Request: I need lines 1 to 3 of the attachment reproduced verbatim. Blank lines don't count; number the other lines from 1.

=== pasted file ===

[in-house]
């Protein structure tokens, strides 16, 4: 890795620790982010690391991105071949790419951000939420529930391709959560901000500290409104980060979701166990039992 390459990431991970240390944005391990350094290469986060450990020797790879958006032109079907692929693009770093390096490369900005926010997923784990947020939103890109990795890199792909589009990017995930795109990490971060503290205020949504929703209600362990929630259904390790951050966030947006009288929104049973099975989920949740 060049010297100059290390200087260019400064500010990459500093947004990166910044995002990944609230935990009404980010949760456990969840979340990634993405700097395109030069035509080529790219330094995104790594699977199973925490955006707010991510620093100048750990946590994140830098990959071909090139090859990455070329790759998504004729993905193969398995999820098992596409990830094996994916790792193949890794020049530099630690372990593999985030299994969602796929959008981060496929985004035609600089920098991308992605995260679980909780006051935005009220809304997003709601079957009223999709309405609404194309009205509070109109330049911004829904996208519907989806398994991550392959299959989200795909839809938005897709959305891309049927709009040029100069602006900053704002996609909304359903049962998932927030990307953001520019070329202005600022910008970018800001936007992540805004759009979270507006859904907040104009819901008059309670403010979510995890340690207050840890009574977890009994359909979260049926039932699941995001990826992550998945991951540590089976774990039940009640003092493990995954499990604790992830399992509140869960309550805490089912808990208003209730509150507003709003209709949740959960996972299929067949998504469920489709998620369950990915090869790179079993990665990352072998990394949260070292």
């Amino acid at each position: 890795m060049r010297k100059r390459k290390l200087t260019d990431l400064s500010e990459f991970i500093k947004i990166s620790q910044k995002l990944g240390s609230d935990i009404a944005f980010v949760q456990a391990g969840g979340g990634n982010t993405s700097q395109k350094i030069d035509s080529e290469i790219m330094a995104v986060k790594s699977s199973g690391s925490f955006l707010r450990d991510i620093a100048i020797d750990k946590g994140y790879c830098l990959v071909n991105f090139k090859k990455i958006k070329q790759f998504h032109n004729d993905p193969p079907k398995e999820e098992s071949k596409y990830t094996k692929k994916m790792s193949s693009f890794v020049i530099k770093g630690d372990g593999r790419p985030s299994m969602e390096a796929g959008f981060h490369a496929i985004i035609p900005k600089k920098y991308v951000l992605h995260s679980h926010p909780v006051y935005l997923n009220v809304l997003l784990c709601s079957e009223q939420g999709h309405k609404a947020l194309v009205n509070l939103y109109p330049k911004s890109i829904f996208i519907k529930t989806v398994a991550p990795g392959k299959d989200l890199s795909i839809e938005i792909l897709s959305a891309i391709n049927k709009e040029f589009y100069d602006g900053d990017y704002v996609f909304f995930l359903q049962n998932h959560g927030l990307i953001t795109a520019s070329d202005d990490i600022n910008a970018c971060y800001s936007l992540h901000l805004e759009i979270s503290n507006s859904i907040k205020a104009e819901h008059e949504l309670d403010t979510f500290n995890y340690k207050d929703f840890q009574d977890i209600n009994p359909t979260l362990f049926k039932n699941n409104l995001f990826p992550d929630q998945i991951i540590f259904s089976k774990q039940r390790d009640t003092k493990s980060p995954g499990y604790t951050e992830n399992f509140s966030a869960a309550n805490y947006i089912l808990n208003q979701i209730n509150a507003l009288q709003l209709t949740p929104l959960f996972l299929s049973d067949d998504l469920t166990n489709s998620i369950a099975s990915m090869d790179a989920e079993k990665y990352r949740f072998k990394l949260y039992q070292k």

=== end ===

[in-house]
């Protein structure tokens, strides 16, 4: 890795620790982010690391991105071949790419951000939420529930391709959560901000500290409104980060979701166990039992 390459990431991970240390944005391990350094290469986060450990020797790879958006032109079907692929693009770093390096490369900005926010997923784990947020939103890109990795890199792909589009990017995930795109990490971060503290205020949504929703209600362990929630259904390790951050966030947006009288929104049973099975989920949740 060049010297100059290390200087260019400064500010990459500093947004990166910044995002990944609230935990009404980010949760456990969840979340990634993405700097395109030069035509080529790219330094995104790594699977199973925490955006707010991510620093100048750990946590994140830098990959071909090139090859990455070329790759998504004729993905193969398995999820098992596409990830094996994916790792193949890794020049530099630690372990593999985030299994969602796929959008981060496929985004035609600089920098991308992605995260679980909780006051935005009220809304997003709601079957009223999709309405609404194309009205509070109109330049911004829904996208519907989806398994991550392959299959989200795909839809938005897709959305891309049927709009040029100069602006900053704002996609909304359903049962998932927030990307953001520019070329202005600022910008970018800001936007992540805004759009979270507006859904907040104009819901008059309670403010979510995890340690207050840890009574977890009994359909979260049926039932699941995001990826992550998945991951540590089976774990039940009640003092493990995954499990604790992830399992509140869960309550805490089912808990208003209730509150507003709003209709949740959960996972299929067949998504469920489709998620369950990915090869790179079993990665990352072998990394949260070292």
């Amino acid at each position: 890795m060049r010297k100059r390459k290390l200087t260019d990431l400064s500010e990459f991970i500093k947004i990166s620790q910044k995002l990944g240390s609230d935990i009404a944005f980010v949760q456990a391990g969840g979340g990634n982010t993405s700097q395109k350094i030069d035509s080529e290469i790219m330094a995104v986060k790594s699977s199973g690391s925490f955006l707010r450990d991510i620093a100048i020797d750990k946590g994140y790879c830098l990959v071909n991105f090139k090859k990455i958006k070329q790759f998504h032109n004729d993905p193969p079907k398995e999820e098992s071949k596409y990830t094996k692929k994916m790792s193949s693009f890794v020049i530099k770093g630690d372990g593999r790419p985030s299994m969602e390096a796929g959008f981060h490369a496929i985004i035609p900005k600089k920098y991308v951000l992605h995260s679980h926010p909780v006051y935005l997923n009220v809304l997003l784990c709601s079957e009223q939420g999709h309405k609404a947020l194309v009205n509070l939103y109109p330049k911004s890109i829904f996208i519907k529930t989806v398994a991550p990795g392959k299959d989200l890199s795909i839809e938005i792909l897709s959305a891309i391709n049927k709009e040029f589009y100069d602006g900053d990017y704002v996609f909304f995930l359903q049962n998932h959560g927030l990307i953001t795109a520019s070329d202005d990490i600022n910008a970018c971060y800001s936007l992540h901000l805004e759009i979270s503290n507006s859904i907040k205020a104009e819901h008059e949504l309670d403010t979510f500290n995890y340690k207050d929703f840890q009574d977890i209600n009994p359909t979260l362990f049926k039932n699941n409104l995001f990826p992550d929630q998945i991951i540590f259904s089976k774990q039940r390790d009640t003092k493990s980060p995954g499990y604790t951050e992830n399992f509140s966030a869960a309550n805490y947006i089912l808990n208003q979701i209730n509150a507003l009288q709003l209709t949740p929104l959960f996972l299929s049973d067949d998504l469920t166990n489709s998620i369950a099975s990915m090869d790179a989920e079993k990665y990352r949740f072998k990394l949260y039992q070292k």